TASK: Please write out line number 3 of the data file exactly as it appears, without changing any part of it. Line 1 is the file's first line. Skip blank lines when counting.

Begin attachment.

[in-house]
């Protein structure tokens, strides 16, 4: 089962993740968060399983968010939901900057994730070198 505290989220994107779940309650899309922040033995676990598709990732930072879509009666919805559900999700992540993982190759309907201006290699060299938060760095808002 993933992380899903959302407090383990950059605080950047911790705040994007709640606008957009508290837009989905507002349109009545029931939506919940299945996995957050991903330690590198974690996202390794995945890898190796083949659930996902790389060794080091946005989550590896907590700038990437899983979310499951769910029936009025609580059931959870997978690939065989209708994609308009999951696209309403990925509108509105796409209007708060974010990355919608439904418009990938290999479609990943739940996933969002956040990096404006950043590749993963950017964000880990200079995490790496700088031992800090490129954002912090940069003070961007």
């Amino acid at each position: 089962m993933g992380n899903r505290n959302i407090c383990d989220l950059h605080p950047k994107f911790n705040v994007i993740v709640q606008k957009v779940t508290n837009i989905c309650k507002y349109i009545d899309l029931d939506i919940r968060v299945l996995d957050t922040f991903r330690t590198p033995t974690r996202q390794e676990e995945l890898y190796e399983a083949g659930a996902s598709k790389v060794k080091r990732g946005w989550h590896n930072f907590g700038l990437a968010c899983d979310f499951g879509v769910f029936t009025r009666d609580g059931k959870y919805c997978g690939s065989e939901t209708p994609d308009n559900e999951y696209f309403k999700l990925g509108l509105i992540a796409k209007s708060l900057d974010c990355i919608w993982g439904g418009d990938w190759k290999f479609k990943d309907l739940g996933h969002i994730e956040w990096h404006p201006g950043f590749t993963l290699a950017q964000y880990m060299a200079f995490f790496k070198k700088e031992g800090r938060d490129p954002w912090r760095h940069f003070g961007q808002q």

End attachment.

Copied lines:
């Amino acid at each position: 089962m993933g992380n899903r505290n959302i407090c383990d989220l950059h605080p950047k994107f911790n705040v994007i993740v709640q606008k957009v779940t508290n837009i989905c309650k507002y349109i009545d899309l029931d939506i919940r968060v299945l996995d957050t922040f991903r330690t590198p033995t974690r996202q390794e676990e995945l890898y190796e399983a083949g659930a996902s598709k790389v060794k080091r990732g946005w989550h590896n930072f907590g700038l990437a968010c899983d979310f499951g879509v769910f029936t009025r009666d609580g059931k959870y919805c997978g690939s065989e939901t209708p994609d308009n559900e999951y696209f309403k999700l990925g509108l509105i992540a796409k209007s708060l900057d974010c990355i919608w993982g439904g418009d990938w190759k290999f479609k990943d309907l739940g996933h969002i994730e956040w990096h404006p201006g950043f590749t993963l290699a950017q964000y880990m060299a200079f995490f790496k070198k700088e031992g800090r938060d490129p954002w912090r760095h940069f003070g961007q808002q």